Dr. Corné Bekker is an associate professor in the Regent University School of Global Leadership & Entrepreneurship and an ordained minister. He previously served as the Assistant-Dean of Rhema Bible College in Johannesburg , South Africa.
Church History is not often on most Christians’ list of favorite topics. As I travel throughout the world, I remain surprised by leaders’ vocal disinterest and sometimes even avid aversion to explore the history of God’s involvement in and through His Church. So why should Christian leaders study the history of the Church? Here is a short list of ten reasons of why the study of Church History remains important for the development and growth of authentic and biblical Christianity and Leadership.
1. To be obedient: We study the history of God’s people as a simple act of obedience to the Word of God. The Scriptures repeatedly instructs the faithful to explore and search out the historical accounts of those that have gone before us. The Book of Job (Job 8:8-10, NIV) offers this advice for the ones seeking wisdom and understanding in their own day: “Ask the former generations and find out what their fathers learned, for we were born only yesterday and know nothing, and our days on earth are but a shadow. Will they not instruct you and tell you? Will they not bring forth words from their understanding? “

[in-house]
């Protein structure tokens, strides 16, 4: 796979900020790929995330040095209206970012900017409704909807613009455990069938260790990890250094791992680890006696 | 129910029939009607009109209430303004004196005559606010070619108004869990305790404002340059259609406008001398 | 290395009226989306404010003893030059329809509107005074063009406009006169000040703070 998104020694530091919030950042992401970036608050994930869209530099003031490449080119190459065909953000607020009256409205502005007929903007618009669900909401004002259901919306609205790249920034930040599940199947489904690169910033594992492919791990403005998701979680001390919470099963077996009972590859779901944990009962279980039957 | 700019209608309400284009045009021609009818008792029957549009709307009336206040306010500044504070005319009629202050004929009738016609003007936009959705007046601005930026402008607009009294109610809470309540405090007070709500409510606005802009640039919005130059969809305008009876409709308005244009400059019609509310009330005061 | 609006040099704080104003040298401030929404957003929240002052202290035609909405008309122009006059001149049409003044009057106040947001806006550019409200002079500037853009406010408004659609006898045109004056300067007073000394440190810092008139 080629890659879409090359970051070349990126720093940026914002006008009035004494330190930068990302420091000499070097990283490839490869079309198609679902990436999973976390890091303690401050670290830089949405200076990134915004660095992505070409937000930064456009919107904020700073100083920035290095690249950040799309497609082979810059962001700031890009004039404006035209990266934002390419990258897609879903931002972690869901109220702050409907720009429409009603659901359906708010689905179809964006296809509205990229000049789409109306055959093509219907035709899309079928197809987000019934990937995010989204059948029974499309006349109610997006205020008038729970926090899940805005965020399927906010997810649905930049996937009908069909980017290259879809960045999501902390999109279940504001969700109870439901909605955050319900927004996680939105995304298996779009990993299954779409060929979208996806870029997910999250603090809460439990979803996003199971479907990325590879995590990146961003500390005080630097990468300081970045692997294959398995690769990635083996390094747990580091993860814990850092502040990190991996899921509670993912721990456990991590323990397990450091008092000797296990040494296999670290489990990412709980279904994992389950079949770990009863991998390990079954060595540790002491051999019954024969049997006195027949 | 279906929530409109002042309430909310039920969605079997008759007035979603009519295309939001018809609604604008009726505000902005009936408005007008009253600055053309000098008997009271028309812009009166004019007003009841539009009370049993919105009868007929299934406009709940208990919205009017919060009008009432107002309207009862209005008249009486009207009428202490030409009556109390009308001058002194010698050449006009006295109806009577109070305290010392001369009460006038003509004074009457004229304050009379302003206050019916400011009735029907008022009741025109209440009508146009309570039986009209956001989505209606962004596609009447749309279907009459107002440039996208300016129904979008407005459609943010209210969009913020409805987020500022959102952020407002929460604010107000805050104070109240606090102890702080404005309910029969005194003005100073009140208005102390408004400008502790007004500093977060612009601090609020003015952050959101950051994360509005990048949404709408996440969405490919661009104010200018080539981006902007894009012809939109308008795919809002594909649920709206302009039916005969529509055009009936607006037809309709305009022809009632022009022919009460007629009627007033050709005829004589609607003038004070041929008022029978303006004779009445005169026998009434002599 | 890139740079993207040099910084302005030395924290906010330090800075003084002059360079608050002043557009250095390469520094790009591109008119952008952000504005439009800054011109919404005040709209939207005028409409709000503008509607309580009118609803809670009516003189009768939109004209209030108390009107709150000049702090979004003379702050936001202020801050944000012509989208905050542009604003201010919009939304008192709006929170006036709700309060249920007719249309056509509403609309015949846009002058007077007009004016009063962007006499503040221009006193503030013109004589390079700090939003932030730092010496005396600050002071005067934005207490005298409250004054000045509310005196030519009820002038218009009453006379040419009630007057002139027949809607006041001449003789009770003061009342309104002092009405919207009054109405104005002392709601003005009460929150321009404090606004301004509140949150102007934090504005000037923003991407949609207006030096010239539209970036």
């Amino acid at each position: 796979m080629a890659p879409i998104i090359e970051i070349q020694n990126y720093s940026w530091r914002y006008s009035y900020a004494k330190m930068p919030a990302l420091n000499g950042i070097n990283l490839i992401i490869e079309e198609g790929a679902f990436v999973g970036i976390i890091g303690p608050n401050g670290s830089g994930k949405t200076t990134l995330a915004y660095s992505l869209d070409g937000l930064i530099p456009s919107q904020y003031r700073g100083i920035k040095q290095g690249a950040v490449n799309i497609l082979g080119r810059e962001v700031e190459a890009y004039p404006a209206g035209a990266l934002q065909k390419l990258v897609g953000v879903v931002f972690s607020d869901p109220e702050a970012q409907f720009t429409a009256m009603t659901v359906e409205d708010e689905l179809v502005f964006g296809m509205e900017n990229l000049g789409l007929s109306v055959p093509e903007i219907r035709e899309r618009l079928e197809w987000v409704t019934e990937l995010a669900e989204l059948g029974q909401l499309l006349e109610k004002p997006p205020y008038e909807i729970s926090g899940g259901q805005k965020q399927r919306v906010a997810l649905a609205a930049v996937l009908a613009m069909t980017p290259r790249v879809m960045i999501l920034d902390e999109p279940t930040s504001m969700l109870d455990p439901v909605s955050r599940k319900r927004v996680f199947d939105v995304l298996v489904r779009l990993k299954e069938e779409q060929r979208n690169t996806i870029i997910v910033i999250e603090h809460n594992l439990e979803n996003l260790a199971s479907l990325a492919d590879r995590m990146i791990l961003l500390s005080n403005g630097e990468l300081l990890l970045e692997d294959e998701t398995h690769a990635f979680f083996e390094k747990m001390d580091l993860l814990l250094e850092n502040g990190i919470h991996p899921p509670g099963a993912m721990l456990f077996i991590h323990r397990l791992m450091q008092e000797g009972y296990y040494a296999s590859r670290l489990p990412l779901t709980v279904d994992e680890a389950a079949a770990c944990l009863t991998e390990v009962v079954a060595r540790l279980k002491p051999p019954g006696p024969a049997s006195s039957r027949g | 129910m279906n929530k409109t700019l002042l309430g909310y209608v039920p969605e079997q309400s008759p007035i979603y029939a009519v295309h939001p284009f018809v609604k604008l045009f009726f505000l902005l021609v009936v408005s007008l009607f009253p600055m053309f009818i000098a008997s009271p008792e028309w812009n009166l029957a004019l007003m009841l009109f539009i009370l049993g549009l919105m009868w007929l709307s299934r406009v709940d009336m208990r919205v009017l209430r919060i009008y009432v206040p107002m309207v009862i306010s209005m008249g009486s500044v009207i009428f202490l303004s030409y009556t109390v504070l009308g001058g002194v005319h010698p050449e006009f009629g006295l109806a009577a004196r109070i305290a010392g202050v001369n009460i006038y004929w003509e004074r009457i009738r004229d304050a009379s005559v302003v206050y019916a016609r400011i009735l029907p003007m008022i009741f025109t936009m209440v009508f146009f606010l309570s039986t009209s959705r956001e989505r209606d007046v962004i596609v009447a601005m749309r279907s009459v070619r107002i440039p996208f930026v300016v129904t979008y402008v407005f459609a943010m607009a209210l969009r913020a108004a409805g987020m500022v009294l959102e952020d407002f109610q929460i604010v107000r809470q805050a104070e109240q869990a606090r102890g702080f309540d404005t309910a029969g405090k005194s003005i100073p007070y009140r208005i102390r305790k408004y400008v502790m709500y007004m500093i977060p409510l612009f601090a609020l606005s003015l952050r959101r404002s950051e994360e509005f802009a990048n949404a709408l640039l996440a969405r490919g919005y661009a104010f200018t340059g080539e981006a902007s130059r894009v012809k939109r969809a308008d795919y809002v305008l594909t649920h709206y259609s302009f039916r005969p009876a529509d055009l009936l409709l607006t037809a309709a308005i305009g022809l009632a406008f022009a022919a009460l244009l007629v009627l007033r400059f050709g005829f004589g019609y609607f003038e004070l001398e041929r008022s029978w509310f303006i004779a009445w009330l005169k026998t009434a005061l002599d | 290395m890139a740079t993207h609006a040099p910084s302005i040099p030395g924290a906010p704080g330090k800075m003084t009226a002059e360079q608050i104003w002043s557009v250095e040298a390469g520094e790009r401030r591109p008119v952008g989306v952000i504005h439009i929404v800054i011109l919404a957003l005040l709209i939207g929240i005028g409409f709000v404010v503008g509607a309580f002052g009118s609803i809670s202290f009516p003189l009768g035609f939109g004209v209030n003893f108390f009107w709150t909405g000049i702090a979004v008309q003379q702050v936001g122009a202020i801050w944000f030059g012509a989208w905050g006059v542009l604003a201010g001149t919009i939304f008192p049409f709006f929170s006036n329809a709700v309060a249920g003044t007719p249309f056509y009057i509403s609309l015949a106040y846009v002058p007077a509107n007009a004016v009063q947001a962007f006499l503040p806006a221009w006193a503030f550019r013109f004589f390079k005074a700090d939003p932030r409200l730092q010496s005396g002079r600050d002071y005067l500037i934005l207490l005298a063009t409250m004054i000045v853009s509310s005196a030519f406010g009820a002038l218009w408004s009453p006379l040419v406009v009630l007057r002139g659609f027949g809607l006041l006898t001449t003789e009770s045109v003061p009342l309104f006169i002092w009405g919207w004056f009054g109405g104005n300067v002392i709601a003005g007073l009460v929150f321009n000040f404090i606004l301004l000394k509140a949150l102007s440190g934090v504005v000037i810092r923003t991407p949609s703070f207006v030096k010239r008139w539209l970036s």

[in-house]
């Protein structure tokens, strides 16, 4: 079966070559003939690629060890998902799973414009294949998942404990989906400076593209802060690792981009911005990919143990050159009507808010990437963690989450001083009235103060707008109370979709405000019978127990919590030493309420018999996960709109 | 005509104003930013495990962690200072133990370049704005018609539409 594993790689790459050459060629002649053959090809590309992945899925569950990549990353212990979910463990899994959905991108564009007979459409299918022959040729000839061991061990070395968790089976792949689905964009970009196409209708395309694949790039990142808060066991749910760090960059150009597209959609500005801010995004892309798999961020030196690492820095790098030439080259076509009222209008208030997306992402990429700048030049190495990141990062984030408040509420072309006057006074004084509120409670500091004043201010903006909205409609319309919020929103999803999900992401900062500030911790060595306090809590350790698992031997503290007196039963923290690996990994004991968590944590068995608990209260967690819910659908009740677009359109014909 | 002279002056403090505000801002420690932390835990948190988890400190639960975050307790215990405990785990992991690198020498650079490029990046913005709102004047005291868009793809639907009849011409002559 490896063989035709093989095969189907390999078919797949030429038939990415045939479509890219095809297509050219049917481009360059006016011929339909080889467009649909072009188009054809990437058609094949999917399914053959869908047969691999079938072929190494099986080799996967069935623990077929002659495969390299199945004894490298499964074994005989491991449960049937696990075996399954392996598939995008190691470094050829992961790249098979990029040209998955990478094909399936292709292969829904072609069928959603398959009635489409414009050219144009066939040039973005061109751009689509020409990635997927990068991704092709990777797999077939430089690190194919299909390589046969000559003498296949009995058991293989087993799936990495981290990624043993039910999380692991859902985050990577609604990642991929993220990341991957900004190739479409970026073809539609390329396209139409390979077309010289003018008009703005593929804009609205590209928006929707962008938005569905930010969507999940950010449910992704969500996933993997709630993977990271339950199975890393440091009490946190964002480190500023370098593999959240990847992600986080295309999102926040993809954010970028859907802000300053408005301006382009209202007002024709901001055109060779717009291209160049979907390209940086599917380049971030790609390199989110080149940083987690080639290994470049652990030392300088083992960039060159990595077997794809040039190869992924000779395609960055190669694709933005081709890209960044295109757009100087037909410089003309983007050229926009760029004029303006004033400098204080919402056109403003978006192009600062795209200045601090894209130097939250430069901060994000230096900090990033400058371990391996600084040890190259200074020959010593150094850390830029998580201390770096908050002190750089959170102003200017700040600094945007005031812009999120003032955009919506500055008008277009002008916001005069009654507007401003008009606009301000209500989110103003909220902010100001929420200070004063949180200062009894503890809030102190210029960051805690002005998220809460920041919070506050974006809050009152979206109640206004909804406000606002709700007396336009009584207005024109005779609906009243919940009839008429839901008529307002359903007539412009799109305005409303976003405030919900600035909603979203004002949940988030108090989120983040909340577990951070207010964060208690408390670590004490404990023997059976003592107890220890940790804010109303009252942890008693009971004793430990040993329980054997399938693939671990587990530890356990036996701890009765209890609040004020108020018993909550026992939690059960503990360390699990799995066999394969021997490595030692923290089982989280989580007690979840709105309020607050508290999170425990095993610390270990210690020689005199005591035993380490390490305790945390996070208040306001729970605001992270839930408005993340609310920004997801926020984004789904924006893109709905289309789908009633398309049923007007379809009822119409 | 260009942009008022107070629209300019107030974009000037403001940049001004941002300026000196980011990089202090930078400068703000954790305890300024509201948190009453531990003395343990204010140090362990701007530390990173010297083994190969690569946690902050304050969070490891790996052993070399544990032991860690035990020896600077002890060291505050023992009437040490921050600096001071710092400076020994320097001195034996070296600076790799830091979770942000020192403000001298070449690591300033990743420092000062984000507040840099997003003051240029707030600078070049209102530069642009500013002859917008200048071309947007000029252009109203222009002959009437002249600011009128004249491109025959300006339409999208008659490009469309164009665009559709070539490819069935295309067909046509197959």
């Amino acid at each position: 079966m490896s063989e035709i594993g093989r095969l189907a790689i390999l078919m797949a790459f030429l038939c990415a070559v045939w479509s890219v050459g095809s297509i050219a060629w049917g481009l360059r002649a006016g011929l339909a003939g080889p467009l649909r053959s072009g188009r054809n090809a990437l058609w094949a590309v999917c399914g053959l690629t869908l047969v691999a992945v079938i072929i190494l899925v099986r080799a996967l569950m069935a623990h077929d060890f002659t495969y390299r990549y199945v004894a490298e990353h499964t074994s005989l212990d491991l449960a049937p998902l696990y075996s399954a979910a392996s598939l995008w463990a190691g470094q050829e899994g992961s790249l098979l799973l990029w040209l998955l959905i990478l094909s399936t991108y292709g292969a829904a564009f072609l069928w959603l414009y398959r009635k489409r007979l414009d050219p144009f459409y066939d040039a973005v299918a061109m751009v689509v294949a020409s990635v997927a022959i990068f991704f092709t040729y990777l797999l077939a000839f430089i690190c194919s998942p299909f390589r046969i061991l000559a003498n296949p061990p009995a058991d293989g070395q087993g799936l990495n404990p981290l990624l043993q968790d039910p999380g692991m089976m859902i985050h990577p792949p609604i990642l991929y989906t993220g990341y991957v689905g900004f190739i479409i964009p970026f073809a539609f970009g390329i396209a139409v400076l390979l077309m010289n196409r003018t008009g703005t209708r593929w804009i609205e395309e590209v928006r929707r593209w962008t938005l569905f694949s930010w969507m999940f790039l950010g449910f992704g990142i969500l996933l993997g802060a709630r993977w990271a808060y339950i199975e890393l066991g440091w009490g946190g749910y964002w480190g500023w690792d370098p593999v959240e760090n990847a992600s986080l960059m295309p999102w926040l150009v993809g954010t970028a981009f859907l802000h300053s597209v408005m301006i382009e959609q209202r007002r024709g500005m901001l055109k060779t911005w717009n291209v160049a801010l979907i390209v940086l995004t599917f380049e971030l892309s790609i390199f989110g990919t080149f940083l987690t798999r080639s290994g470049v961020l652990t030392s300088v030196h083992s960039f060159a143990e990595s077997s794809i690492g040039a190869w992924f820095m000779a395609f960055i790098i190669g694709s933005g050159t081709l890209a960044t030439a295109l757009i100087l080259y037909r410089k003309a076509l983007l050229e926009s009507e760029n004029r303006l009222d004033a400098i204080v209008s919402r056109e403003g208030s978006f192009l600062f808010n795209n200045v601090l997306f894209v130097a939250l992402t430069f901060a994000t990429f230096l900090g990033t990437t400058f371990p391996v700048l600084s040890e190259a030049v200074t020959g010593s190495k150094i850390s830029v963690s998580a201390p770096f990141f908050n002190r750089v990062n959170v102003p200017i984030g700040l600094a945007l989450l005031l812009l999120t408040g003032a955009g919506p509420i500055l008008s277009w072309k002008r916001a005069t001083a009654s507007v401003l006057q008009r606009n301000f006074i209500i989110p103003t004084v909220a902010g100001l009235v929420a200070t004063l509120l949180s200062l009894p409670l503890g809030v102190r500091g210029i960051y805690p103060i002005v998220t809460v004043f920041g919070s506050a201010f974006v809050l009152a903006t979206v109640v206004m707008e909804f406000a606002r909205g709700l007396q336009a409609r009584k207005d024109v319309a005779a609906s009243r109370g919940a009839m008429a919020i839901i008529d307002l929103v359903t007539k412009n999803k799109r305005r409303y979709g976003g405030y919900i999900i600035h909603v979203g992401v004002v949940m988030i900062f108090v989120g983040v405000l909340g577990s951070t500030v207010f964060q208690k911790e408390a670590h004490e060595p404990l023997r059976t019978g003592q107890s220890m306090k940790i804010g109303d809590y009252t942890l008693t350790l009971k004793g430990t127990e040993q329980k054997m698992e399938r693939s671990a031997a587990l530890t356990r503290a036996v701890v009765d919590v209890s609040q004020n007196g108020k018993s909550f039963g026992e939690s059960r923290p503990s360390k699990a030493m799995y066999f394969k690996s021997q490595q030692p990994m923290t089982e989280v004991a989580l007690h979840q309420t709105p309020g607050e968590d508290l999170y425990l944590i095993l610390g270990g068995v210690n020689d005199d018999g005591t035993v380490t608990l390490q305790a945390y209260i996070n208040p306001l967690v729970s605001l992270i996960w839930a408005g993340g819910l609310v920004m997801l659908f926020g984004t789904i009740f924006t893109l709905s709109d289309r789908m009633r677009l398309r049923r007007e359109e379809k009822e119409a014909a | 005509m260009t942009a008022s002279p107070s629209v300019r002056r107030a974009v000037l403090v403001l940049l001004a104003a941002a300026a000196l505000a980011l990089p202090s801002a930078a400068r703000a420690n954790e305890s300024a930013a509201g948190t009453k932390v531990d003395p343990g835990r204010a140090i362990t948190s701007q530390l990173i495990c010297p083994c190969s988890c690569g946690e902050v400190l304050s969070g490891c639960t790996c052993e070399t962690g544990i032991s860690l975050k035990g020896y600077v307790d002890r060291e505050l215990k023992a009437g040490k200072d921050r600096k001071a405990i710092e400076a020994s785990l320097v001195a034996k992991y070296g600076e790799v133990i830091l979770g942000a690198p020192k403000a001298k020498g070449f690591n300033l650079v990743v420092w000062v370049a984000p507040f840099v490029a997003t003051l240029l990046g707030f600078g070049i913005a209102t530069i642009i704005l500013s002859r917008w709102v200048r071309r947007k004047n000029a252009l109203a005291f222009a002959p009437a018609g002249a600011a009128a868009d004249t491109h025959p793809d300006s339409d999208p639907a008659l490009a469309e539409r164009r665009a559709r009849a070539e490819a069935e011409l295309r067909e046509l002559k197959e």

2. To understand God: The study of Church History is not only the study of the historical Church but also the exploration of God’s active involvement with His own people in our world. Knowing the acts and ways of God in working with His people throughout history provides us with a better understanding of God Himself. As the psalmist (Psalm 44:1, NIV) declares, “We have heard with our ears, O God; our fathers have told us what you did in their days, in days long ago.”
3. To develop humility: Our, current generation suffers from pride-filled perspectives and attitudes when we declare that we are the greatest generation of believers in the history of the world. For instance, reading about the courageous commitment to serve Jesus unto death in the letters of the Church Father, Ignatius of Antioch (35-108 AD), places our own efforts in perspectives. The words of Ignatius to the church in Rome, about his own willingness to die as a martyr, should humble us in the light of the “easy-living” approach of many of today’s Christians: “I am writing to all the Churches and I enjoin all, that I am dying willingly for God's sake, if only you do not prevent it. I beg you; do not do me an untimely kindness. Allow me to be eaten by the beasts, which are my way of reaching to God. I am God's wheat, and I am to be ground by the teeth of wild beasts, so that I may become the pure bread of Christ.”
4. To keep us from error: Not knowing about the many errors in the history of the Church dooms us to repeat those failures again. Many of the heresies of the first, few centuries of the Church have surfaces once again in our times. Knowledge of those early heresies will help us to remain on the clear path of Biblical truth.
5. To be renewed: The Scriptures declares that our God is the same, yesterday, today and forever (Hebrews 13:8). Understanding His ways of renewal and revival in the past, prepares us to receive His work of grace and liberty in our own midst, today.